A new report by the Office for National Statistics (ONS) has shown that the number of people working for private sector companies who are saving into company pension schemes has halved since 1991.
In 1991 6.3 million people working in the private sector were active members of their employer’s pension scheme; by 2009 the number had fallen by around 50% to 3.2 million.
The figures have been taken from the 2009 Occupational Pension Schemes Survey and would have been worse if it were not for the Post Office and BBC schemes being reclassified and moved into those counting towards the private sector.
The drop in the membership of Occupational Schemes can perhaps be explained by the closure of most Defined Benefit arrangements. Defined Benefit schemes, often referred to as Final Salary pensions, have for the most part disappeared from the private sector, to be replaced by Defined Contribution schemes, which employers believe are less costly but do not provide a guaranteed pension in retirement for the employee.
Defined Contribution v Defined Benefit
The report highlighted the significantly lower contributions that are made to Defined Contribution schemes when compared to those made to Defined Benefit arrangements.
The ONS said: “The 2009 OPSS found that the average total contribution rate (employee plus employer contributions) for private sector DB (Defined Benefit) occupational pension schemes was 21.7%, while for DC (Defined Contribution) schemes it was 9.3%,”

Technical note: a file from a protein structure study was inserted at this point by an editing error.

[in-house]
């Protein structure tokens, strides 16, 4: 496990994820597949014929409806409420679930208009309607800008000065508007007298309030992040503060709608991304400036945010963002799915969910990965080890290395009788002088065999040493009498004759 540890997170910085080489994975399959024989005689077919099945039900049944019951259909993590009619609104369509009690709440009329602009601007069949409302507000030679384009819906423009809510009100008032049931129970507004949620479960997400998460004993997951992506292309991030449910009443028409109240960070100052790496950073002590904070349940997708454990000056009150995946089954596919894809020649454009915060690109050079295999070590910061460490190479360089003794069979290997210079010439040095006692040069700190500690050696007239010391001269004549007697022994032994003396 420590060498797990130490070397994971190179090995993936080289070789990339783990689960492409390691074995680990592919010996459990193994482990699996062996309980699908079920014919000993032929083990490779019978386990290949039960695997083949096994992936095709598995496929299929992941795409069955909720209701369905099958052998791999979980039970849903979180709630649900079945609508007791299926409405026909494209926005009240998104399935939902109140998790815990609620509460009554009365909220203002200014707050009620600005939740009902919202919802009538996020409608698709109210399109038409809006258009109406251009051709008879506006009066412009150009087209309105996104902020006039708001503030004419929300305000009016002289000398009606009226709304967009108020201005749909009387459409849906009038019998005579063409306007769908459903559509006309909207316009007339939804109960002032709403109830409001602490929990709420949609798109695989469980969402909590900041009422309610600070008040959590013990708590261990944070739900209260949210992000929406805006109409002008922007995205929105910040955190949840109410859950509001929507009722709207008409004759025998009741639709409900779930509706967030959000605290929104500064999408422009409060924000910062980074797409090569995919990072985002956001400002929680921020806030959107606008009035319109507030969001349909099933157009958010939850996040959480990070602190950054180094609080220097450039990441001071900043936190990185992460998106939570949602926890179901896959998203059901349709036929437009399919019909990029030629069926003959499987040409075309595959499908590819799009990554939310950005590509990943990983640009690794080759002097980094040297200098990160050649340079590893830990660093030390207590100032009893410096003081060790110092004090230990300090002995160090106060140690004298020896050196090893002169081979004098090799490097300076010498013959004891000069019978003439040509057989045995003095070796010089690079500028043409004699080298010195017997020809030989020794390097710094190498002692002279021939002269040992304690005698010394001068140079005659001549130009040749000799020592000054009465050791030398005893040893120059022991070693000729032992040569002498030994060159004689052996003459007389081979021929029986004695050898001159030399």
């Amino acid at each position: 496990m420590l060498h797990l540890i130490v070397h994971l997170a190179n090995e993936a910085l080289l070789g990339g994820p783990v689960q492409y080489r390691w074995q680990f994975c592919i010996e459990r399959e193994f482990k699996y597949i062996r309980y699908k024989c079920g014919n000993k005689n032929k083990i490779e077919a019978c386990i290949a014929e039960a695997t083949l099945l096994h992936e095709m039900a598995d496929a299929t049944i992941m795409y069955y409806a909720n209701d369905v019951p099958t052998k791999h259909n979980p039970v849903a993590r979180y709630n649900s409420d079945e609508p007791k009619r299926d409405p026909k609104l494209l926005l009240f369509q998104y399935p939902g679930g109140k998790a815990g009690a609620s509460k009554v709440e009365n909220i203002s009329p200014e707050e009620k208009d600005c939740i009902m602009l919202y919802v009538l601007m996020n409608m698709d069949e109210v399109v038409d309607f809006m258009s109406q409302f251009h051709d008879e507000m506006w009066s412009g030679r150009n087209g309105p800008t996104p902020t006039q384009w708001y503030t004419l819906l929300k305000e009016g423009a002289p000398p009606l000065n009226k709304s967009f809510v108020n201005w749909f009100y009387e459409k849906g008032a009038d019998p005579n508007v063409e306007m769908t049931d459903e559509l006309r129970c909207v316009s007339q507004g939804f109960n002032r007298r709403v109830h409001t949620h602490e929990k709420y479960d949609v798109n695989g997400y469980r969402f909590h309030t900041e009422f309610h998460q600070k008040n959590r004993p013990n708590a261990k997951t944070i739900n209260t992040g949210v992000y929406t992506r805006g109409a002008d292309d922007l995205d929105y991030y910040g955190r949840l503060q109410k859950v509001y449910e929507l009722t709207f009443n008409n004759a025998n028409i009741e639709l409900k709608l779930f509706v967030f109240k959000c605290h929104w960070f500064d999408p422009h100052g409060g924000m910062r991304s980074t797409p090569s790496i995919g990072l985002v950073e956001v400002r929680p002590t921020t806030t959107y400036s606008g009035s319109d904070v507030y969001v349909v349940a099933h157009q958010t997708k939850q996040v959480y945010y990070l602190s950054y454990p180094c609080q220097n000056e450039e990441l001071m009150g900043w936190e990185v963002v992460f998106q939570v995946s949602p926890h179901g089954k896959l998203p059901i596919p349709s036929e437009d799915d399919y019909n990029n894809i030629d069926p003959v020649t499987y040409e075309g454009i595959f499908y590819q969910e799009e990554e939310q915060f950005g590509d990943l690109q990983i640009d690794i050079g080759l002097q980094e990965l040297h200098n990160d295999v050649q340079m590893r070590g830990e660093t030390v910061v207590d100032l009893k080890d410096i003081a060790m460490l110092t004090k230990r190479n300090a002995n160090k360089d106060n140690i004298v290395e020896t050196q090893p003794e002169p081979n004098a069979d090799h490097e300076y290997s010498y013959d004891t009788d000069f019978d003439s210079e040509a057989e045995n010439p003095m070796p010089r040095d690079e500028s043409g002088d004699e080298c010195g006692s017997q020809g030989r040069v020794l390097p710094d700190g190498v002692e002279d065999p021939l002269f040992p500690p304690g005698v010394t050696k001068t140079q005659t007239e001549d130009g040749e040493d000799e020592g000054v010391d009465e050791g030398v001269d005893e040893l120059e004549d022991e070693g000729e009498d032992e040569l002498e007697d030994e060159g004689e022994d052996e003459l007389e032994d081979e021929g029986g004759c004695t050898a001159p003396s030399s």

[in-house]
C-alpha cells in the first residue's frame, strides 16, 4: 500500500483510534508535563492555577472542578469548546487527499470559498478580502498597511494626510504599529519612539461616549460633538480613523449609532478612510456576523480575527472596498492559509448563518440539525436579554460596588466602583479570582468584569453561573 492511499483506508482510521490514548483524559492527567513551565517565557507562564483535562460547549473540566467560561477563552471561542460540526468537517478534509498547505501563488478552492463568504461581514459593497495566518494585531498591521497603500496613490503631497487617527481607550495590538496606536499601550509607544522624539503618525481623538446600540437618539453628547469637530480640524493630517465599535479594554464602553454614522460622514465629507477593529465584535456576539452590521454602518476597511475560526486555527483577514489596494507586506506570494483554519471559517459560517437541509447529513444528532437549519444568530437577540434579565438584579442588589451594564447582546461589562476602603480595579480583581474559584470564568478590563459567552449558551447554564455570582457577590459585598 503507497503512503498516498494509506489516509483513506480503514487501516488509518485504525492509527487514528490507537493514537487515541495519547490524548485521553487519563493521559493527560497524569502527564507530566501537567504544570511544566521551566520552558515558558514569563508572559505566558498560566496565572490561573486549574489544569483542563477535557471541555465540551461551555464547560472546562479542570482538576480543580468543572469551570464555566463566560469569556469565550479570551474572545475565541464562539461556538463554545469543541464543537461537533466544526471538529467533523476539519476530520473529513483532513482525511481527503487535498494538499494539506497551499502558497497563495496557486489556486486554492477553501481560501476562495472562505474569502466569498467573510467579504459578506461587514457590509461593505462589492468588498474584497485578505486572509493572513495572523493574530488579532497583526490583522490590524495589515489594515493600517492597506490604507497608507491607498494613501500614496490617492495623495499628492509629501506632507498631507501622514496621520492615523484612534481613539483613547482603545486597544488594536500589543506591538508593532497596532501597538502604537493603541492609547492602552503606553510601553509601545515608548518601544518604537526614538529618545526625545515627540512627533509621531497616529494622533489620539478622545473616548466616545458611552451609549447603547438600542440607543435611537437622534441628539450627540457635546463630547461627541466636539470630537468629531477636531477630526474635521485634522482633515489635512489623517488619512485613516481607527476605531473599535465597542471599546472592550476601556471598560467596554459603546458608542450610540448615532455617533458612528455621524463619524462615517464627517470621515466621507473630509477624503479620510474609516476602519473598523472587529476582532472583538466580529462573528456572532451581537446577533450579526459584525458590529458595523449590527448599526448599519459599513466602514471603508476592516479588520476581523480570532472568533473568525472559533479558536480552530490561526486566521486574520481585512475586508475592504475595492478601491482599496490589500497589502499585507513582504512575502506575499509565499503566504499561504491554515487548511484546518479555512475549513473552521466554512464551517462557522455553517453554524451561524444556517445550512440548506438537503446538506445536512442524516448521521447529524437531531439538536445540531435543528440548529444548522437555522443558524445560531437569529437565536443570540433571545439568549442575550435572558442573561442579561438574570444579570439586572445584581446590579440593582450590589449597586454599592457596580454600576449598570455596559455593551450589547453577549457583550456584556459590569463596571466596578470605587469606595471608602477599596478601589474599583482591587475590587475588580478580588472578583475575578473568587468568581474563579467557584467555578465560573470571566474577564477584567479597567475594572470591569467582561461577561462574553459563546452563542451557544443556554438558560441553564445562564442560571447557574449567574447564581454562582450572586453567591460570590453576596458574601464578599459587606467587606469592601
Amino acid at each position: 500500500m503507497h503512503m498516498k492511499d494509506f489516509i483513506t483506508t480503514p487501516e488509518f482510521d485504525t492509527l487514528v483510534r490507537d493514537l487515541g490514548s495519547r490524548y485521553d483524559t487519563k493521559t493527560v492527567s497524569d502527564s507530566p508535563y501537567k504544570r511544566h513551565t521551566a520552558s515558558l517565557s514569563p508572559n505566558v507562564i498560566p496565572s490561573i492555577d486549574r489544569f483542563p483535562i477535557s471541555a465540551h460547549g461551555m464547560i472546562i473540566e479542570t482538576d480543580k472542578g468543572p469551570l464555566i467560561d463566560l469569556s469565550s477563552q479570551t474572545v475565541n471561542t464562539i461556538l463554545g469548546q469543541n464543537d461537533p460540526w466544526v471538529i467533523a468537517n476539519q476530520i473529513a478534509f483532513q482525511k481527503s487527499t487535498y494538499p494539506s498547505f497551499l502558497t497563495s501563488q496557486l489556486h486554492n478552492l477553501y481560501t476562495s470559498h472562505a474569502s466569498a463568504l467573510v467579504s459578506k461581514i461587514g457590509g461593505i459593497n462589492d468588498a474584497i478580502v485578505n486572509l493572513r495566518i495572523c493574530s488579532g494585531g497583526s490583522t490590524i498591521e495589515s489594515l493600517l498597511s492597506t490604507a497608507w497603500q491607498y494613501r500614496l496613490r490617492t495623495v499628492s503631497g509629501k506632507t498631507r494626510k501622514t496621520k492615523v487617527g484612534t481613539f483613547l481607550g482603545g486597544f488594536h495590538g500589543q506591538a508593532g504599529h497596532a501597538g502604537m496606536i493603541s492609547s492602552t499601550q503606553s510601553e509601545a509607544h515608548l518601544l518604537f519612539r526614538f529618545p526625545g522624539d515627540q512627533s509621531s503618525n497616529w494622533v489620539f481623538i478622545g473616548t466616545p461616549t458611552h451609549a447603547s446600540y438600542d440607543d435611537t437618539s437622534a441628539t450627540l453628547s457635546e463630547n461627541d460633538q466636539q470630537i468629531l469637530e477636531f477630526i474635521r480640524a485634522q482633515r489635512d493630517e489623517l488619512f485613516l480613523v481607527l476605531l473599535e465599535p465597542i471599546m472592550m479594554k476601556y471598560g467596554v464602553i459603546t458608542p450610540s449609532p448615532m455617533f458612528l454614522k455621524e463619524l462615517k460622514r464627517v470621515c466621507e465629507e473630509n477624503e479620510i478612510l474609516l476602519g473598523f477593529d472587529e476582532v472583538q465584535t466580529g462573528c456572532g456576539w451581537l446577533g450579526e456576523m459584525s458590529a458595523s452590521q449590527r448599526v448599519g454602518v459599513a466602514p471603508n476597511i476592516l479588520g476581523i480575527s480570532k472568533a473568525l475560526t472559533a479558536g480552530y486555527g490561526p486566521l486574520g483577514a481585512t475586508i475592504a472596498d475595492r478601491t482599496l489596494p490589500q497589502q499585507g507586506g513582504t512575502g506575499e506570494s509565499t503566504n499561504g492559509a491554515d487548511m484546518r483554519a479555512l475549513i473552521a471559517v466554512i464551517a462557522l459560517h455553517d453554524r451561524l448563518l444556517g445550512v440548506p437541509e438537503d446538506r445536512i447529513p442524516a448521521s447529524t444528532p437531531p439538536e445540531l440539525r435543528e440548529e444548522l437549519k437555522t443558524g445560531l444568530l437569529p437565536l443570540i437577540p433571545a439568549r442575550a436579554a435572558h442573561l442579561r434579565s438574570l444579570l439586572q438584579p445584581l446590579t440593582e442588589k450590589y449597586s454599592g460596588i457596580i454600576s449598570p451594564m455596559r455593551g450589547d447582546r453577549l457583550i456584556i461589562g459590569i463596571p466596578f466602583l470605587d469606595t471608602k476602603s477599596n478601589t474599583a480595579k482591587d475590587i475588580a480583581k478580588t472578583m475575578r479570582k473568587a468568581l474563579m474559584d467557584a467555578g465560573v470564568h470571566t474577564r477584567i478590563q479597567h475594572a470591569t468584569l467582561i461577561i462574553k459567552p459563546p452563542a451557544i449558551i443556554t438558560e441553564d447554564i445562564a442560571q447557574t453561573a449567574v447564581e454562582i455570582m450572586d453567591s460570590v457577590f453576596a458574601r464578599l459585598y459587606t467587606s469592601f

The ONS said the difference was mainly attributable to lower employer contributions, which may explain why so many Defined Benefit schemes have closed.
It continued: “In 2009, the average employer contribution rate for private sector DB occupational pension schemes was 16.5% of salary.”
“This compares with an average contribution rate of 6.4% for DC schemes,” it added
Personal & Stakeholder Pensions
Payments by both employers and employees into Personal Pension Plans and Stakeholder Pensions also fell; the ONS said this was a result of the 2008 recession.
In 2007/08 the ONS said that the total payments into these types of schemes were £20.9 billion, by 2009/10 this had fallen to £18.7 billion.
The fall was mainly due to fewer individuals paying in with employee contributions falling by £2.2 billion.
Darren Philp, of the National Association of Pension Funds (NAPF), said: “These trends reflect the current state of the economy and the impact this is having on UK households.”
From 2012 a program of automatically enrolling employees, who are not already in a scheme, into a pension will start. By 2016 all employees will have been enrolled and must make contributions, employers will also be forced to pay into their employees pensions.
Whilst the plans have been criticised in some quarters others believe this is the first stage in rolling back years of underinvestment in our pensions.
Michelle Mitchell, of Age UK, said: “The roll-out of automatic enrolment into a workplace pension, starting next year will help as most employees will have the right to a pension contribution from their employer.”